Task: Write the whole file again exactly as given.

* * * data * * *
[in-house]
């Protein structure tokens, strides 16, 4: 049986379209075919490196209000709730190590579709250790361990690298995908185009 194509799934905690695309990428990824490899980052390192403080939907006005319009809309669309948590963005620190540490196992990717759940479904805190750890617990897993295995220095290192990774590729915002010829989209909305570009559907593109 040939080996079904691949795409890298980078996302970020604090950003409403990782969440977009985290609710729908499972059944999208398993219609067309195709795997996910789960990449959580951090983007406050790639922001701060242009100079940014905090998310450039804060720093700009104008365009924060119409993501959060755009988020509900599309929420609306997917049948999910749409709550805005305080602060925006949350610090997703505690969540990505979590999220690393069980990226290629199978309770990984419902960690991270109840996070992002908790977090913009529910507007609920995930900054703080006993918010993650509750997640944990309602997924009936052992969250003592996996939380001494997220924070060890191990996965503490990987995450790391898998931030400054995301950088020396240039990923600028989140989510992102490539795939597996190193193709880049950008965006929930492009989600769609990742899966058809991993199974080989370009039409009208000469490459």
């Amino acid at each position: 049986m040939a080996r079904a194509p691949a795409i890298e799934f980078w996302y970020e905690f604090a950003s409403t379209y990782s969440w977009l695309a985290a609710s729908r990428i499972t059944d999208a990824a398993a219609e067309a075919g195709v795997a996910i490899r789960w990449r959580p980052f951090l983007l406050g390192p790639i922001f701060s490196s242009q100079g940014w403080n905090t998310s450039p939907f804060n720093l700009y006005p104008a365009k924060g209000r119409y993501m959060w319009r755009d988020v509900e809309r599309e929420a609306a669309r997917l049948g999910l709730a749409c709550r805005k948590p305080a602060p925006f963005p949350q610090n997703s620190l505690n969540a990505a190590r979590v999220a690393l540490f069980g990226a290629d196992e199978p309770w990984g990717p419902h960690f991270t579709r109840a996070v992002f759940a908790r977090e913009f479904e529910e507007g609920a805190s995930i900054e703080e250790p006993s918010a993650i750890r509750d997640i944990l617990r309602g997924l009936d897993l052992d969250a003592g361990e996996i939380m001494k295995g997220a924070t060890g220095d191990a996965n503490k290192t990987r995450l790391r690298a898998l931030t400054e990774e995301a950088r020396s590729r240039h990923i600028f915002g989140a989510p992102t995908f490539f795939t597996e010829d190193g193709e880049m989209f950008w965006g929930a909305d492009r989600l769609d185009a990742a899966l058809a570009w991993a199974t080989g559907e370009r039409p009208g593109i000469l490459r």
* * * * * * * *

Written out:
[in-house]
């Protein structure tokens, strides 16, 4: 049986379209075919490196209000709730190590579709250790361990690298995908185009 194509799934905690695309990428990824490899980052390192403080939907006005319009809309669309948590963005620190540490196992990717759940479904805190750890617990897993295995220095290192990774590729915002010829989209909305570009559907593109 040939080996079904691949795409890298980078996302970020604090950003409403990782969440977009985290609710729908499972059944999208398993219609067309195709795997996910789960990449959580951090983007406050790639922001701060242009100079940014905090998310450039804060720093700009104008365009924060119409993501959060755009988020509900599309929420609306997917049948999910749409709550805005305080602060925006949350610090997703505690969540990505979590999220690393069980990226290629199978309770990984419902960690991270109840996070992002908790977090913009529910507007609920995930900054703080006993918010993650509750997640944990309602997924009936052992969250003592996996939380001494997220924070060890191990996965503490990987995450790391898998931030400054995301950088020396240039990923600028989140989510992102490539795939597996190193193709880049950008965006929930492009989600769609990742899966058809991993199974080989370009039409009208000469490459």
């Amino acid at each position: 049986m040939a080996r079904a194509p691949a795409i890298e799934f980078w996302y970020e905690f604090a950003s409403t379209y990782s969440w977009l695309a985290a609710s729908r990428i499972t059944d999208a990824a398993a219609e067309a075919g195709v795997a996910i490899r789960w990449r959580p980052f951090l983007l406050g390192p790639i922001f701060s490196s242009q100079g940014w403080n905090t998310s450039p939907f804060n720093l700009y006005p104008a365009k924060g209000r119409y993501m959060w319009r755009d988020v509900e809309r599309e929420a609306a669309r997917l049948g999910l709730a749409c709550r805005k948590p305080a602060p925006f963005p949350q610090n997703s620190l505690n969540a990505a190590r979590v999220a690393l540490f069980g990226a290629d196992e199978p309770w990984g990717p419902h960690f991270t579709r109840a996070v992002f759940a908790r977090e913009f479904e529910e507007g609920a805190s995930i900054e703080e250790p006993s918010a993650i750890r509750d997640i944990l617990r309602g997924l009936d897993l052992d969250a003592g361990e996996i939380m001494k295995g997220a924070t060890g220095d191990a996965n503490k290192t990987r995450l790391r690298a898998l931030t400054e990774e995301a950088r020396s590729r240039h990923i600028f915002g989140a989510p992102t995908f490539f795939t597996e010829d190193g193709e880049m989209f950008w965006g929930a909305d492009r989600l769609d185009a990742a899966l058809a570009w991993a199974t080989g559907e370009r039409p009208g593109i000469l490459r």